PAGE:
The devised deep network takes a piRNA sequence and the potential target mRNA sequence segment as its inputs. First, the given piRNA and mRNA segment sequences are transformed into one-hot encoding for the four nucleotides (A, U, G, C). The transformation results in a 21 by 4 encoding vector for the given piRNA sequence and a 31 by 4 encoding vector for the corresponding mRNA sequence segment. Each vector is then fed into an individual convolution operation followed by one extra squeezing-and-excitation block (SE block, see Fig. 1-Part I). The convolution operator described in Eq. 6 serves to extract significant sequence motifs from the two encoding vectors:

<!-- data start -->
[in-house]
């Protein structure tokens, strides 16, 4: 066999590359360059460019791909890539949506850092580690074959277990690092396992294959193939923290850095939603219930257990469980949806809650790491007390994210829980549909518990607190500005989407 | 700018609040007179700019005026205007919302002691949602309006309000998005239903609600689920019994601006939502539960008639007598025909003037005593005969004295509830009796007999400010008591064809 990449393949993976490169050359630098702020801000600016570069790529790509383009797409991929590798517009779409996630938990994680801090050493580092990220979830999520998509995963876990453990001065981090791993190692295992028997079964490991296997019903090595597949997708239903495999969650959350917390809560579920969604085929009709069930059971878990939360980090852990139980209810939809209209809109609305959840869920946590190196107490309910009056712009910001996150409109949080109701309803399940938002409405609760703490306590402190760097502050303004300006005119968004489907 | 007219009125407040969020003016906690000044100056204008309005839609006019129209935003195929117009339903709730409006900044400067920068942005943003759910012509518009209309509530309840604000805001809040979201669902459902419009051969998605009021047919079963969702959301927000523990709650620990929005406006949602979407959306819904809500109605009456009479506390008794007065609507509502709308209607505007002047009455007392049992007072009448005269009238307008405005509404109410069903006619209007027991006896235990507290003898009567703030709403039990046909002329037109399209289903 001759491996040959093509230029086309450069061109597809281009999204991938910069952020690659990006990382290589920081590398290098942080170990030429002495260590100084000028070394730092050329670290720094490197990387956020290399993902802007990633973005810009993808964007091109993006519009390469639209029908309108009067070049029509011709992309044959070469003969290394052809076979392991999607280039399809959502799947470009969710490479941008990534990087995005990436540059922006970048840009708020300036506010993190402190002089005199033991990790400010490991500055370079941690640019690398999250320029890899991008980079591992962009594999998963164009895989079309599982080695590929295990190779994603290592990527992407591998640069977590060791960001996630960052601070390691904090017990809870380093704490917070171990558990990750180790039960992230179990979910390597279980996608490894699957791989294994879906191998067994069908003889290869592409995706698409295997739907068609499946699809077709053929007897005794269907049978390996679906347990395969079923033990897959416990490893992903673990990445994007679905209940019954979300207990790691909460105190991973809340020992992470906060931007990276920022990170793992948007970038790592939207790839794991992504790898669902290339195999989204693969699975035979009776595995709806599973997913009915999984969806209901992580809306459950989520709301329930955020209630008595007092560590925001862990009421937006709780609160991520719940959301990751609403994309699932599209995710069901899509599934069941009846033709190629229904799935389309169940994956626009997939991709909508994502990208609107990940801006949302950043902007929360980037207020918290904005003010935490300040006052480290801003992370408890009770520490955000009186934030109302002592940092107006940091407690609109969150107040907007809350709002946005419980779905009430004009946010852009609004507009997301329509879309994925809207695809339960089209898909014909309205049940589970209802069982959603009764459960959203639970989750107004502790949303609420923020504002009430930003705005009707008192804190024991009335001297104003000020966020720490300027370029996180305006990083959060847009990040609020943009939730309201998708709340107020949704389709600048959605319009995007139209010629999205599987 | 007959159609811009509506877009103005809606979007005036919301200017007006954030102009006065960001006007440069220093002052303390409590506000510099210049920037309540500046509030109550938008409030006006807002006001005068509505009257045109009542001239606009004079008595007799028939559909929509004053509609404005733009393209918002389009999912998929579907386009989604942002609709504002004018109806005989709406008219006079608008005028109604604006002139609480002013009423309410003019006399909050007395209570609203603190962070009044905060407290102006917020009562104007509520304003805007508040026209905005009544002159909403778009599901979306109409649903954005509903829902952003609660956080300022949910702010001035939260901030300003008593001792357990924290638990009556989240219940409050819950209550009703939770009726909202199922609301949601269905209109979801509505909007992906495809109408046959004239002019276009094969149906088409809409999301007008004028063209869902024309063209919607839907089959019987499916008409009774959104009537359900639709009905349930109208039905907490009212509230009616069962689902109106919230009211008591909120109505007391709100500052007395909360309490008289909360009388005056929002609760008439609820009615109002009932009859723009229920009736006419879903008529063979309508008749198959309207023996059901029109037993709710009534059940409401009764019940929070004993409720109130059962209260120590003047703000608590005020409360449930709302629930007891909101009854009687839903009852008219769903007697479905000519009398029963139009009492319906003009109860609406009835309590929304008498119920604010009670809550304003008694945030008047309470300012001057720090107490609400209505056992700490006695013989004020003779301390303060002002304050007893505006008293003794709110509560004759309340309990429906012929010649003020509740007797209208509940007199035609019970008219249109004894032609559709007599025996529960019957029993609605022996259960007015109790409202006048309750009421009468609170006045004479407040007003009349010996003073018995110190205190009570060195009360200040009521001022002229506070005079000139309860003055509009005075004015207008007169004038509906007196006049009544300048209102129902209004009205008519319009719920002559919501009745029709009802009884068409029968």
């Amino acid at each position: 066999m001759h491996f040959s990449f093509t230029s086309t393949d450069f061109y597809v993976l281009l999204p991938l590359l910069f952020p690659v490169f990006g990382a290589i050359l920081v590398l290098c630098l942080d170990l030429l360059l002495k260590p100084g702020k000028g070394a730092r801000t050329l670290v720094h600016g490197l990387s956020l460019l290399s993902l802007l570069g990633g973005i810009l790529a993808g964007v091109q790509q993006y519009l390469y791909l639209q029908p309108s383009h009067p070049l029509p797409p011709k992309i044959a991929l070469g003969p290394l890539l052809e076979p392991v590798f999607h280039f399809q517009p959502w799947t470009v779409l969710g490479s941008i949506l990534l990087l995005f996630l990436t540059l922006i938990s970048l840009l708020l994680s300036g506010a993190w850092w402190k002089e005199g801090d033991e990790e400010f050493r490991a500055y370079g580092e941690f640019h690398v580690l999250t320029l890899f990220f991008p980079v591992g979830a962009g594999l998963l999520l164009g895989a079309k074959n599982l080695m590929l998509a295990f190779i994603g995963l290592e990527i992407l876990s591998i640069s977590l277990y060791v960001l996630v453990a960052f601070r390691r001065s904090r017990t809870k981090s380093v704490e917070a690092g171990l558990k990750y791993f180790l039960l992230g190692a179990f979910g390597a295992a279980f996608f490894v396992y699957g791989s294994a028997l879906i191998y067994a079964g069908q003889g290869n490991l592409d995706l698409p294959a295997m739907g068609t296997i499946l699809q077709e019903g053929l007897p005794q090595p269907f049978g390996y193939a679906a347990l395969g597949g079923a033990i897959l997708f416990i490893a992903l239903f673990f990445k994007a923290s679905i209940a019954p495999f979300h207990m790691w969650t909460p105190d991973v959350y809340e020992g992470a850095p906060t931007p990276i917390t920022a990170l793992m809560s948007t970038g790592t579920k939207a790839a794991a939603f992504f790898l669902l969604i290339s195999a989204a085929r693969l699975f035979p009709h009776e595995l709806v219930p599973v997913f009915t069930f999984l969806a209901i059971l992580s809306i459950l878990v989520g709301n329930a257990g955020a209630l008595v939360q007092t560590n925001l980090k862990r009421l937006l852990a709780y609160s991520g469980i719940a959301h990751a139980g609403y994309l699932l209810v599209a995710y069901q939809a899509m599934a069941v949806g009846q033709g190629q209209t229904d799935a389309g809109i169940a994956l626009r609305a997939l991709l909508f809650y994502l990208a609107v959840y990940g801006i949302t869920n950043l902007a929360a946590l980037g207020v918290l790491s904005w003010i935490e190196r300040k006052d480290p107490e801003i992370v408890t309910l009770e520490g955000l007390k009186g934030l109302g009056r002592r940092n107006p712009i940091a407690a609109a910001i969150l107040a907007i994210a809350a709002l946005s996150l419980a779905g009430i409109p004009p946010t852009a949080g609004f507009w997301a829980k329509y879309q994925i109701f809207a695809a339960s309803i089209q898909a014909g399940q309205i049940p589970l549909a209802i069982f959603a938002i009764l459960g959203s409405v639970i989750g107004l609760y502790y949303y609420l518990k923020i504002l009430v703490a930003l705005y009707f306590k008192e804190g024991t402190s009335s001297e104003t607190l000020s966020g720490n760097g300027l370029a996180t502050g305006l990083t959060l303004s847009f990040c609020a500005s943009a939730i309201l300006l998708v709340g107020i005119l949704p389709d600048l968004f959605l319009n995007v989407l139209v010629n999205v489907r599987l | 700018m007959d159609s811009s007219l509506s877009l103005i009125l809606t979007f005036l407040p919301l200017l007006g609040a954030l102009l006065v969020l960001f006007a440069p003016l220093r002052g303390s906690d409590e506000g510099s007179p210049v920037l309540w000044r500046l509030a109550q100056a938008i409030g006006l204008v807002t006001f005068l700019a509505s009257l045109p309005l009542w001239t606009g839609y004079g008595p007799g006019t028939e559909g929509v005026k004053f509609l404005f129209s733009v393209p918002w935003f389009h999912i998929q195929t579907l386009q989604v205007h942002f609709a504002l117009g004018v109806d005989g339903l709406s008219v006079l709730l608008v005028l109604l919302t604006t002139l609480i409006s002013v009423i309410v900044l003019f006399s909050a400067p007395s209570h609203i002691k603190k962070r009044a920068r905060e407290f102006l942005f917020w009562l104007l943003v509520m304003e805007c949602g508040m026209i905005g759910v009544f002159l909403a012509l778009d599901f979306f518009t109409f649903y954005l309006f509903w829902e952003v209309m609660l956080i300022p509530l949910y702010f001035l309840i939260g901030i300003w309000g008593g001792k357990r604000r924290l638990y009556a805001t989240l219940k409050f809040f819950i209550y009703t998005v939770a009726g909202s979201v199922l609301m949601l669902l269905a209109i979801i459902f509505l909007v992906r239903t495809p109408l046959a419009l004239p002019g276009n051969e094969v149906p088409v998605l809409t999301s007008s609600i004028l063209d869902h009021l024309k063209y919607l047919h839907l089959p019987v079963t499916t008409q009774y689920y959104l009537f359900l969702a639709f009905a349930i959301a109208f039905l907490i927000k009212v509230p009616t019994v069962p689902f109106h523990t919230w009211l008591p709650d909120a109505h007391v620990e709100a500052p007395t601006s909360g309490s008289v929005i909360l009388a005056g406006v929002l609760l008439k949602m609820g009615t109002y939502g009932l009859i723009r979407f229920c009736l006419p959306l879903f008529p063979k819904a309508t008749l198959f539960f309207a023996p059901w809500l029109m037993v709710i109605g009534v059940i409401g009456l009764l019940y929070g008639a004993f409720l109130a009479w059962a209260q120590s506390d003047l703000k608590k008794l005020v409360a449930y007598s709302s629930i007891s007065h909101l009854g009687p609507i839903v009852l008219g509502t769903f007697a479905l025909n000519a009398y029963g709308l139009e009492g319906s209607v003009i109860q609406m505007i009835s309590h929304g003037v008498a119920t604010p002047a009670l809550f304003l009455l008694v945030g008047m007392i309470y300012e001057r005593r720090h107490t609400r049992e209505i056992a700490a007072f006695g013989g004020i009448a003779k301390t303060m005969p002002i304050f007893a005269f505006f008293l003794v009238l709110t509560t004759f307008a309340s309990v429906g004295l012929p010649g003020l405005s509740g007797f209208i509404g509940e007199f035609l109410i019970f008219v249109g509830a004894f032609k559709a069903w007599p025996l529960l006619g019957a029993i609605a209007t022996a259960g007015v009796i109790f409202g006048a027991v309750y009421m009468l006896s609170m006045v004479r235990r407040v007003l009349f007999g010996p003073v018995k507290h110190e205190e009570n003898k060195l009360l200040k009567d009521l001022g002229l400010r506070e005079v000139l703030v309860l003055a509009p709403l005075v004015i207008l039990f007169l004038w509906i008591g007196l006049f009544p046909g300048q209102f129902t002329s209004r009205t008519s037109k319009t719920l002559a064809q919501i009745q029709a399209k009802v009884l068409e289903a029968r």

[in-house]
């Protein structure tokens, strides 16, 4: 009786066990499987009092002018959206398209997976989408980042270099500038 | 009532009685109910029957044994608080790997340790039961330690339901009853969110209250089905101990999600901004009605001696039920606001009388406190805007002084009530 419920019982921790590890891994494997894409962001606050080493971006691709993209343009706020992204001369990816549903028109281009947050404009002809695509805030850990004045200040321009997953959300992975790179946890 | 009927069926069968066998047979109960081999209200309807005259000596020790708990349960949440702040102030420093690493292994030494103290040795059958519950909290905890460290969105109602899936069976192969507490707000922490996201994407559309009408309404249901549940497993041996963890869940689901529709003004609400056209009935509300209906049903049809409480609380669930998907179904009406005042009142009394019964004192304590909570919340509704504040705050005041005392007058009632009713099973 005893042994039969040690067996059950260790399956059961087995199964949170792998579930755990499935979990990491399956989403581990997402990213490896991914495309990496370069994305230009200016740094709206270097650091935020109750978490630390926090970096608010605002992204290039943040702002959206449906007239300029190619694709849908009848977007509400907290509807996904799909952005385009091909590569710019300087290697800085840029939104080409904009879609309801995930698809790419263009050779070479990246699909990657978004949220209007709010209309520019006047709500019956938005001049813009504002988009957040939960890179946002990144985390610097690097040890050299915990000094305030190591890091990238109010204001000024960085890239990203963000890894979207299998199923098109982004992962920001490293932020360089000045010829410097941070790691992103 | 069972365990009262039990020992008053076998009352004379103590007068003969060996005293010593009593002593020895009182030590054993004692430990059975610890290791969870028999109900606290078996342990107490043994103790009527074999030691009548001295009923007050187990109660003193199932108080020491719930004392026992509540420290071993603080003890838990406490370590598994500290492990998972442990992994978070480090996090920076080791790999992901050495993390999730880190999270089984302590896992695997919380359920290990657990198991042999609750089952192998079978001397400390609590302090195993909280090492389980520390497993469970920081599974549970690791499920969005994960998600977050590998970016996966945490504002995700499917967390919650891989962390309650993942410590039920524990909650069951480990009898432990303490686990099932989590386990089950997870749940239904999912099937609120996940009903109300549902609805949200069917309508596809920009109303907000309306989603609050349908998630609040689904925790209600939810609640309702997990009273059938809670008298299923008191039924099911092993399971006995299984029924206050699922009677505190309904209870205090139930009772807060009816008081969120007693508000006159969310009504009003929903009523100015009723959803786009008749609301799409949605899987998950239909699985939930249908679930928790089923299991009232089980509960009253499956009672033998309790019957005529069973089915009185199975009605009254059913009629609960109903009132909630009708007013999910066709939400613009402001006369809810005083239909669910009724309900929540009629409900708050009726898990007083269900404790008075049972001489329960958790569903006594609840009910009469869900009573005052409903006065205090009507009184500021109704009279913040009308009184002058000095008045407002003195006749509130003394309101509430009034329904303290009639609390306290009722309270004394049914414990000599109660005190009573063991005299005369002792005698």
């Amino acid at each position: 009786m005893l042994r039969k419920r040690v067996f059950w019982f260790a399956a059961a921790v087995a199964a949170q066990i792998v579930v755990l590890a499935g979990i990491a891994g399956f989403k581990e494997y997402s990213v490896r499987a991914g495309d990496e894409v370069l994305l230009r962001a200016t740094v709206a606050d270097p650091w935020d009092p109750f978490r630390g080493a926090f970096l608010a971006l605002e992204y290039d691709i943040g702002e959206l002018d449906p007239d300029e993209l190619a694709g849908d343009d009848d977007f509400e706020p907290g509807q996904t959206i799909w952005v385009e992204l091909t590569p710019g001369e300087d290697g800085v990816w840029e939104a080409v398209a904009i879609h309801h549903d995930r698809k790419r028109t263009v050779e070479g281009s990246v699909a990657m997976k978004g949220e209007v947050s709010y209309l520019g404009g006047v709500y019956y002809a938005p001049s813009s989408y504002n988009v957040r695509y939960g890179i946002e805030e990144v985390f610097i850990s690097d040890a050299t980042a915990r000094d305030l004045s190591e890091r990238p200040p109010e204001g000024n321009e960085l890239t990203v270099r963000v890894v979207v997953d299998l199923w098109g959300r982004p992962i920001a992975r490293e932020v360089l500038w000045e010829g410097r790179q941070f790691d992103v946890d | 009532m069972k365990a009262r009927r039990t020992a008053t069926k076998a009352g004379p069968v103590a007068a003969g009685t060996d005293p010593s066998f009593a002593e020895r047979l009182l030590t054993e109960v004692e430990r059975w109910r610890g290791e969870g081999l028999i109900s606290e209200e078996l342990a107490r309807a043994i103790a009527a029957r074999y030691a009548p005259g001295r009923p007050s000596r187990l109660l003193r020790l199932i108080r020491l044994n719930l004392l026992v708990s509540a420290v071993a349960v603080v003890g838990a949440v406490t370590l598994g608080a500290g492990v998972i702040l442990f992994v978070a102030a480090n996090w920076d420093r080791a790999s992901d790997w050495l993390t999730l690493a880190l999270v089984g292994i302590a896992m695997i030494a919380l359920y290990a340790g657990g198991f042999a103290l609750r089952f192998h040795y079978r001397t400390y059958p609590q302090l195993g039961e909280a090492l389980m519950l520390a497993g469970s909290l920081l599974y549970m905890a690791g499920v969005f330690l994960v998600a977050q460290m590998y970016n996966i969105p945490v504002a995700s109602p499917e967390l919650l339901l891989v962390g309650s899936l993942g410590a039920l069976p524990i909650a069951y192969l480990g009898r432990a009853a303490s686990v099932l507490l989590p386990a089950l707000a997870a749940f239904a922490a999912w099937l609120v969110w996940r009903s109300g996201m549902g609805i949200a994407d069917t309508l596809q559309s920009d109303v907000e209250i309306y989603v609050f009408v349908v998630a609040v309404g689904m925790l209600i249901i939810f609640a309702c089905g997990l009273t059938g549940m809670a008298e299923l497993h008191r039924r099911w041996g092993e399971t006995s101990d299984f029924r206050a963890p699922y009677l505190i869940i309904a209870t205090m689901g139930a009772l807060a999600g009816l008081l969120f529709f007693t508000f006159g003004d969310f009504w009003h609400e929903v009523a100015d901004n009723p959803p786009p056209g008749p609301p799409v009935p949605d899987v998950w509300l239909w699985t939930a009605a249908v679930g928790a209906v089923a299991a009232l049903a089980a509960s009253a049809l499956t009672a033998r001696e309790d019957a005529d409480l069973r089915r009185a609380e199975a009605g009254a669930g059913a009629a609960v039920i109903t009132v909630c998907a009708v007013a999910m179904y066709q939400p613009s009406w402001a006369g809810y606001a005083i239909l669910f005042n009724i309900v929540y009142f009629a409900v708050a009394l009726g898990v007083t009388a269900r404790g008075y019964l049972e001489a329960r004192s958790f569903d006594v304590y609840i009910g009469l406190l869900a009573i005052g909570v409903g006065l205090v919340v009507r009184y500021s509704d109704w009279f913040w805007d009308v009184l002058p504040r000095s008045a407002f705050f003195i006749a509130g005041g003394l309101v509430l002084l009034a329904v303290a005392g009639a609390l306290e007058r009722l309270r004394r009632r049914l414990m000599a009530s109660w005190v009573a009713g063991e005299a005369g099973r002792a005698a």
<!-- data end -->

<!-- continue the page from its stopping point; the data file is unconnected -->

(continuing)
$$\begin{aligned} C_{n} = E \circledast K_n \mathrm {, \ where\ } C_{n} (j) = \sum _{q=j-m}^{j+m} \sum _{r=1}^{4} K_{n} (q-j+m+1, r) * E(q, r) \end{aligned}$$

In Eq. 6, E is the 21 by 4 feature vector for the piRNA or the 31 by 4 feature vector for the mRNA segment from one piRNA–mRNA pair, \(C_{n}(j)\) is the jth element of the output vector \(C_{n}\), \(\circledast\) represents the 1D convolution operator, \(K_n\) is the nth 1 by \((2m+1)\) kernel filter with depth 4, r iterates through the four ribonucleotides, and q loops over the kernel window. SE blocks described by Eq. 7 are added to further apply layer weighting to the extracted patterns from the previous convolution layer [30]:

$$\begin{aligned} s(n) = \frac{1}{E_{len}} \sum _{q=1}^{E_{len}} C_{n}(q) \mathrm {\ and \ } F = a_2(a_1(s W_{S, 1}^T) W_{S, 2}^T)\circ C, \end{aligned}$$